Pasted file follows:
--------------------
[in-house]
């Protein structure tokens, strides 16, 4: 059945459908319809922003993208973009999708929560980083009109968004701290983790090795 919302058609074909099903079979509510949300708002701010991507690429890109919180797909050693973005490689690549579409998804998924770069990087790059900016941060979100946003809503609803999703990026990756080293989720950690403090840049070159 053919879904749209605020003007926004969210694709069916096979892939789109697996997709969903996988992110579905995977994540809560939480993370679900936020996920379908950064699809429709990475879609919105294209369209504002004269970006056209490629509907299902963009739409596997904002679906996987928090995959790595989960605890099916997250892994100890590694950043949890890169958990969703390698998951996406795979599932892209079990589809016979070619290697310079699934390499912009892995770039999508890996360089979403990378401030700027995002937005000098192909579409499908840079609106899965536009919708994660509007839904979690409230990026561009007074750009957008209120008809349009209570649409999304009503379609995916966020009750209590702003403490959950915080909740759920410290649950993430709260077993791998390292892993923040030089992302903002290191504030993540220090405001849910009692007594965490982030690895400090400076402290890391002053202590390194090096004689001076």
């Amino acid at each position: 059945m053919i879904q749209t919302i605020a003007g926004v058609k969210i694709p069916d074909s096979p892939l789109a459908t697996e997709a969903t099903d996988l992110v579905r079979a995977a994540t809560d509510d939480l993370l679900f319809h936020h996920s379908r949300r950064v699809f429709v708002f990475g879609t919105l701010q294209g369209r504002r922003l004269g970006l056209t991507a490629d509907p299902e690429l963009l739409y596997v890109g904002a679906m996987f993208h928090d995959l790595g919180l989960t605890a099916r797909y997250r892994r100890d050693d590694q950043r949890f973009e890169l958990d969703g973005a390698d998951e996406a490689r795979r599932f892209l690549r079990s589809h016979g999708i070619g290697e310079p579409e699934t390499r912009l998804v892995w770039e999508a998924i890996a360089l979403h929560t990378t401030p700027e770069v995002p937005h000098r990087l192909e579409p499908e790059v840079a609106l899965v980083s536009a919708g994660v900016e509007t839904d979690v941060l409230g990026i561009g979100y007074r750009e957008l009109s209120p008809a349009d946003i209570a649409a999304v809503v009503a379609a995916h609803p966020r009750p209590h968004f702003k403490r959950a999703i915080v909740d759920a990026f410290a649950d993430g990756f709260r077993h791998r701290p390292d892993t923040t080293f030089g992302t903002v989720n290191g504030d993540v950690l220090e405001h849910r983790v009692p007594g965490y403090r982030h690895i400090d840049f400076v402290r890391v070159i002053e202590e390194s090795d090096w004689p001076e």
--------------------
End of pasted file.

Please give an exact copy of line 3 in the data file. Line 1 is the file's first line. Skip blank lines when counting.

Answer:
């Amino acid at each position: 059945m053919i879904q749209t919302i605020a003007g926004v058609k969210i694709p069916d074909s096979p892939l789109a459908t697996e997709a969903t099903d996988l992110v579905r079979a995977a994540t809560d509510d939480l993370l679900f319809h936020h996920s379908r949300r950064v699809f429709v708002f990475g879609t919105l701010q294209g369209r504002r922003l004269g970006l056209t991507a490629d509907p299902e690429l963009l739409y596997v890109g904002a679906m996987f993208h928090d995959l790595g919180l989960t605890a099916r797909y997250r892994r100890d050693d590694q950043r949890f973009e890169l958990d969703g973005a390698d998951e996406a490689r795979r599932f892209l690549r079990s589809h016979g999708i070619g290697e310079p579409e699934t390499r912009l998804v892995w770039e999508a998924i890996a360089l979403h929560t990378t401030p700027e770069v995002p937005h000098r990087l192909e579409p499908e790059v840079a609106l899965v980083s536009a919708g994660v900016e509007t839904d979690v941060l409230g990026i561009g979100y007074r750009e957008l009109s209120p008809a349009d946003i209570a649409a999304v809503v009503a379609a995916h609803p966020r009750p209590h968004f702003k403490r959950a999703i915080v909740d759920a990026f410290a649950d993430g990756f709260r077993h791998r701290p390292d892993t923040t080293f030089g992302t903002v989720n290191g504030d993540v950690l220090e405001h849910r983790v009692p007594g965490y403090r982030h690895i400090d840049f400076v402290r890391v070159i002053e202590e390194s090795d090096w004689p001076e």